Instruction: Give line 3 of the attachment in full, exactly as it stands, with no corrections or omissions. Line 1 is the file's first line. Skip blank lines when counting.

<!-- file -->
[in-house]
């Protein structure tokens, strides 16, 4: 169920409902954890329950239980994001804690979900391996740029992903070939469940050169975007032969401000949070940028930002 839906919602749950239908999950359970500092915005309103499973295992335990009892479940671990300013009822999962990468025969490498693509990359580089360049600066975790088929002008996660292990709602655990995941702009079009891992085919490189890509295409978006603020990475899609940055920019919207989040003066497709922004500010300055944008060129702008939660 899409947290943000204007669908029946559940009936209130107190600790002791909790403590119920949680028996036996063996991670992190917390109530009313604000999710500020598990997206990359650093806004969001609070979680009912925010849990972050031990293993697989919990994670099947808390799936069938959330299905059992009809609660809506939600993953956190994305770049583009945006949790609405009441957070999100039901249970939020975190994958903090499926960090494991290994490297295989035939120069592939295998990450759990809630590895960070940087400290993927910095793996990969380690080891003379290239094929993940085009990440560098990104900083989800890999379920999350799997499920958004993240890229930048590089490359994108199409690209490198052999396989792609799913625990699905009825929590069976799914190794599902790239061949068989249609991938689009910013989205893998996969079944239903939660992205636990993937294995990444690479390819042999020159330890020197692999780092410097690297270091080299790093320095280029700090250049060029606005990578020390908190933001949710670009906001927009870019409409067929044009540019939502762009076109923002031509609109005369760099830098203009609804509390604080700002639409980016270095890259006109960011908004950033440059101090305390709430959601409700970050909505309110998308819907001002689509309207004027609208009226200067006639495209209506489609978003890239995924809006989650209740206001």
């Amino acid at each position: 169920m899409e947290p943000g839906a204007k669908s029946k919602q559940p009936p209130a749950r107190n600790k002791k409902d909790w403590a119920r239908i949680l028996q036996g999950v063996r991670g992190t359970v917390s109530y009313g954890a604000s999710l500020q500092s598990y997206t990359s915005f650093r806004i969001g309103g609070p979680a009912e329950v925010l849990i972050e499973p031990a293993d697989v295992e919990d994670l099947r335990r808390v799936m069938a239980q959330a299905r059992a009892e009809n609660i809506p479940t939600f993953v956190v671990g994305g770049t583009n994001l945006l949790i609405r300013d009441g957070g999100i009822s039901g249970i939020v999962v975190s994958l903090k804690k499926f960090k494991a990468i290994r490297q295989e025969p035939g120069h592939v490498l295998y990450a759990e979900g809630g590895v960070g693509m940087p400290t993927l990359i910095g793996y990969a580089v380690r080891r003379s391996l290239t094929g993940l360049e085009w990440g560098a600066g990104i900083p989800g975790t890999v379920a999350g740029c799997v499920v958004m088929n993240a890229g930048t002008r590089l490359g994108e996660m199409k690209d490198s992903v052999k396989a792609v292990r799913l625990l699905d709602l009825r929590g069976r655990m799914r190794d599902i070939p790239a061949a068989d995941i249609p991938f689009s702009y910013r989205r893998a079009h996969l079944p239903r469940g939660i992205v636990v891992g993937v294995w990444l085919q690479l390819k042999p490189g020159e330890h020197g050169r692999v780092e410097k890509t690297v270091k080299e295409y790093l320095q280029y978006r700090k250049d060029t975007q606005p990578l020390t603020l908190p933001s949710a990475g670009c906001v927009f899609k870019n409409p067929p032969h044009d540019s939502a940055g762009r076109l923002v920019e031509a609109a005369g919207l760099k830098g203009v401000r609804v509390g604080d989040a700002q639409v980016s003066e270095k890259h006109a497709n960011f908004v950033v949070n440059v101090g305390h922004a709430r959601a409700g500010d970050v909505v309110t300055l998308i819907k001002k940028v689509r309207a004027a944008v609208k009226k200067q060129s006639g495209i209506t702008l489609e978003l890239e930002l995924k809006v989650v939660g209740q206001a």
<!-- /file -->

């Amino acid at each position: 169920m899409e947290p943000g839906a204007k669908s029946k919602q559940p009936p209130a749950r107190n600790k002791k409902d909790w403590a119920r239908i949680l028996q036996g999950v063996r991670g992190t359970v917390s109530y009313g954890a604000s999710l500020q500092s598990y997206t990359s915005f650093r806004i969001g309103g609070p979680a009912e329950v925010l849990i972050e499973p031990a293993d697989v295992e919990d994670l099947r335990r808390v799936m069938a239980q959330a299905r059992a009892e009809n609660i809506p479940t939600f993953v956190v671990g994305g770049t583009n994001l945006l949790i609405r300013d009441g957070g999100i009822s039901g249970i939020v999962v975190s994958l903090k804690k499926f960090k494991a990468i290994r490297q295989e025969p035939g120069h592939v490498l295998y990450a759990e979900g809630g590895v960070g693509m940087p400290t993927l990359i910095g793996y990969a580089v380690r080891r003379s391996l290239t094929g993940l360049e085009w990440g560098a600066g990104i900083p989800g975790t890999v379920a999350g740029c799997v499920v958004m088929n993240a890229g930048t002008r590089l490359g994108e996660m199409k690209d490198s992903v052999k396989a792609v292990r799913l625990l699905d709602l009825r929590g069976r655990m799914r190794d599902i070939p790239a061949a068989d995941i249609p991938f689009s702009y910013r989205r893998a079009h996969l079944p239903r469940g939660i992205v636990v891992g993937v294995w990444l085919q690479l390819k042999p490189g020159e330890h020197g050169r692999v780092e410097k890509t690297v270091k080299e295409y790093l320095q280029y978006r700090k250049d060029t975007q606005p990578l020390t603020l908190p933001s949710a990475g670009c906001v927009f899609k870019n409409p067929p032969h044009d540019s939502a940055g762009r076109l923002v920019e031509a609109a005369g919207l760099k830098g203009v401000r609804v509390g604080d989040a700002q639409v980016s003066e270095k890259h006109a497709n960011f908004v950033v949070n440059v101090g305390h922004a709430r959601a409700g500010d970050v909505v309110t300055l998308i819907k001002k940028v689509r309207a004027a944008v609208k009226k200067q060129s006639g495209i209506t702008l489609e978003l890239e930002l995924k809006v989650v939660g209740q206001a």